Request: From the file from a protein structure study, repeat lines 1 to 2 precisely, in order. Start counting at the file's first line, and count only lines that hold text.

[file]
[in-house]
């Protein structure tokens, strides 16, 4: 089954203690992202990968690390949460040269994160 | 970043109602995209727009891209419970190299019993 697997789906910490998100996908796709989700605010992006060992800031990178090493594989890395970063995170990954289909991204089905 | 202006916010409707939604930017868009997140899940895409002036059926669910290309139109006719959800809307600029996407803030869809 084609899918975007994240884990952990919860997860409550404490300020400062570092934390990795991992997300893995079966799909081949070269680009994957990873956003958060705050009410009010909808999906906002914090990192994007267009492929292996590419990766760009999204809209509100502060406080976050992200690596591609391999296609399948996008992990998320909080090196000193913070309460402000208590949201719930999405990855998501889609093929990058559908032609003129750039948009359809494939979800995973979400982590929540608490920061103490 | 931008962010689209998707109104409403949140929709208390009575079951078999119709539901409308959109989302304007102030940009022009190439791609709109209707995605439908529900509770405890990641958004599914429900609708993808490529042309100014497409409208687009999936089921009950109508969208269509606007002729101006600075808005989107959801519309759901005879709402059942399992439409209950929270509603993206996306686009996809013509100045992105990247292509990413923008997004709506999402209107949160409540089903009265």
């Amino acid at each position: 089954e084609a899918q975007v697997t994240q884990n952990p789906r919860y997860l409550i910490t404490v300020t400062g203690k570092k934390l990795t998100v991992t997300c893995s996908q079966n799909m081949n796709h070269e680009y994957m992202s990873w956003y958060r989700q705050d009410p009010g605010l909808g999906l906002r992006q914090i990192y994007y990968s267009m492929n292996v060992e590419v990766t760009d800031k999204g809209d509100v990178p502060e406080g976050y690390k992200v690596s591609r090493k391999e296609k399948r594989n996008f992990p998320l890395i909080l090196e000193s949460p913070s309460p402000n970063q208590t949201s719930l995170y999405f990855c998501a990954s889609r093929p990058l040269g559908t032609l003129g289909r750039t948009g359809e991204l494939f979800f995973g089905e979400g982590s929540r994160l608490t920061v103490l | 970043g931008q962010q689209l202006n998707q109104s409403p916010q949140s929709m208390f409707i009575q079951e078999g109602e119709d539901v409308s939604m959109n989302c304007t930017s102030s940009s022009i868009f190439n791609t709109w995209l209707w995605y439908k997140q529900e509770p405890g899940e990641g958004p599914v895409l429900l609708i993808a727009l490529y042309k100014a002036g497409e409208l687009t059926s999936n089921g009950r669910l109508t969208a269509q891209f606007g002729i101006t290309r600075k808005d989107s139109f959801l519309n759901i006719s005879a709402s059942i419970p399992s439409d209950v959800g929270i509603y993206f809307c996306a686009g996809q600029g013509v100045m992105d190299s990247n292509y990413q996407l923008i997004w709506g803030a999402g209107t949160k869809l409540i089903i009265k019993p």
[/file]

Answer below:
[in-house]
């Protein structure tokens, strides 16, 4: 089954203690992202990968690390949460040269994160 | 970043109602995209727009891209419970190299019993 697997789906910490998100996908796709989700605010992006060992800031990178090493594989890395970063995170990954289909991204089905 | 202006916010409707939604930017868009997140899940895409002036059926669910290309139109006719959800809307600029996407803030869809 084609899918975007994240884990952990919860997860409550404490300020400062570092934390990795991992997300893995079966799909081949070269680009994957990873956003958060705050009410009010909808999906906002914090990192994007267009492929292996590419990766760009999204809209509100502060406080976050992200690596591609391999296609399948996008992990998320909080090196000193913070309460402000208590949201719930999405990855998501889609093929990058559908032609003129750039948009359809494939979800995973979400982590929540608490920061103490 | 931008962010689209998707109104409403949140929709208390009575079951078999119709539901409308959109989302304007102030940009022009190439791609709109209707995605439908529900509770405890990641958004599914429900609708993808490529042309100014497409409208687009999936089921009950109508969208269509606007002729101006600075808005989107959801519309759901005879709402059942399992439409209950929270509603993206996306686009996809013509100045992105990247292509990413923008997004709506999402209107949160409540089903009265």